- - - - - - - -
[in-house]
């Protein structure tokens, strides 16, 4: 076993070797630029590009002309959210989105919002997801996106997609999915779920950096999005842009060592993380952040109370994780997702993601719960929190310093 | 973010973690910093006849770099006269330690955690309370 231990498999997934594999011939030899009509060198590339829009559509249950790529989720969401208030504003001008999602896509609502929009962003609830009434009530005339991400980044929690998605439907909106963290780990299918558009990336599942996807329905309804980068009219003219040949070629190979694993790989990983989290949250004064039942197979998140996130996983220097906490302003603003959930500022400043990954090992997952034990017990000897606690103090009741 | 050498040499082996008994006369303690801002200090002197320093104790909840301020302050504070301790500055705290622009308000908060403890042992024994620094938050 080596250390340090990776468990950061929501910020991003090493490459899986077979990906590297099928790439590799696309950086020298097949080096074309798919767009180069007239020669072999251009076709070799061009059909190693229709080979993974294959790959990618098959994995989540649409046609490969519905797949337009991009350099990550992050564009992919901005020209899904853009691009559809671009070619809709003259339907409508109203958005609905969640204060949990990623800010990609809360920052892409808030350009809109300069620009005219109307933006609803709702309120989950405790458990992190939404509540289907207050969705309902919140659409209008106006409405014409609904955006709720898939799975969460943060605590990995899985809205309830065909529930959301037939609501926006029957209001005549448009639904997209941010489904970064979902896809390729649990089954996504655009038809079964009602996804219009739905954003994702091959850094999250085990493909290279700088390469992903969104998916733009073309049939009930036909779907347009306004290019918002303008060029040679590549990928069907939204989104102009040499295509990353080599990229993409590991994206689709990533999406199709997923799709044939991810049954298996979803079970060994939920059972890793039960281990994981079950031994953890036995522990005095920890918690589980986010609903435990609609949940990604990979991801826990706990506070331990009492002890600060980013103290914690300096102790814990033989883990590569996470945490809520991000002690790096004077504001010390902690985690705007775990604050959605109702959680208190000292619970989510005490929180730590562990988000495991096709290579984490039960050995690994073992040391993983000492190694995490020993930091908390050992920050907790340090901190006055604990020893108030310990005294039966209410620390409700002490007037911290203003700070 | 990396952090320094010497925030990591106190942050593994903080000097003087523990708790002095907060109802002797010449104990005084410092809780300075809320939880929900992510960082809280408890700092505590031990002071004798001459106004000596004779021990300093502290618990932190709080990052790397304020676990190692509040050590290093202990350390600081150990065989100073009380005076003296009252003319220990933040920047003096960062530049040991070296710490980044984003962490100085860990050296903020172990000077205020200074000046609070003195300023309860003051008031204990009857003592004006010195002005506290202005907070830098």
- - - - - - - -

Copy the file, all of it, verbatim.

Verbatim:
[in-house]
């Protein structure tokens, strides 16, 4: 076993070797630029590009002309959210989105919002997801996106997609999915779920950096999005842009060592993380952040109370994780997702993601719960929190310093 | 973010973690910093006849770099006269330690955690309370 231990498999997934594999011939030899009509060198590339829009559509249950790529989720969401208030504003001008999602896509609502929009962003609830009434009530005339991400980044929690998605439907909106963290780990299918558009990336599942996807329905309804980068009219003219040949070629190979694993790989990983989290949250004064039942197979998140996130996983220097906490302003603003959930500022400043990954090992997952034990017990000897606690103090009741 | 050498040499082996008994006369303690801002200090002197320093104790909840301020302050504070301790500055705290622009308000908060403890042992024994620094938050 080596250390340090990776468990950061929501910020991003090493490459899986077979990906590297099928790439590799696309950086020298097949080096074309798919767009180069007239020669072999251009076709070799061009059909190693229709080979993974294959790959990618098959994995989540649409046609490969519905797949337009991009350099990550992050564009992919901005020209899904853009691009559809671009070619809709003259339907409508109203958005609905969640204060949990990623800010990609809360920052892409808030350009809109300069620009005219109307933006609803709702309120989950405790458990992190939404509540289907207050969705309902919140659409209008106006409405014409609904955006709720898939799975969460943060605590990995899985809205309830065909529930959301037939609501926006029957209001005549448009639904997209941010489904970064979902896809390729649990089954996504655009038809079964009602996804219009739905954003994702091959850094999250085990493909290279700088390469992903969104998916733009073309049939009930036909779907347009306004290019918002303008060029040679590549990928069907939204989104102009040499295509990353080599990229993409590991994206689709990533999406199709997923799709044939991810049954298996979803079970060994939920059972890793039960281990994981079950031994953890036995522990005095920890918690589980986010609903435990609609949940990604990979991801826990706990506070331990009492002890600060980013103290914690300096102790814990033989883990590569996470945490809520991000002690790096004077504001010390902690985690705007775990604050959605109702959680208190000292619970989510005490929180730590562990988000495991096709290579984490039960050995690994073992040391993983000492190694995490020993930091908390050992920050907790340090901190006055604990020893108030310990005294039966209410620390409700002490007037911290203003700070 | 990396952090320094010497925030990591106190942050593994903080000097003087523990708790002095907060109802002797010449104990005084410092809780300075809320939880929900992510960082809280408890700092505590031990002071004798001459106004000596004779021990300093502290618990932190709080990052790397304020676990190692509040050590290093202990350390600081150990065989100073009380005076003296009252003319220990933040920047003096960062530049040991070296710490980044984003962490100085860990050296903020172990000077205020200074000046609070003195300023309860003051008031204990009857003592004006010195002005506290202005907070830098």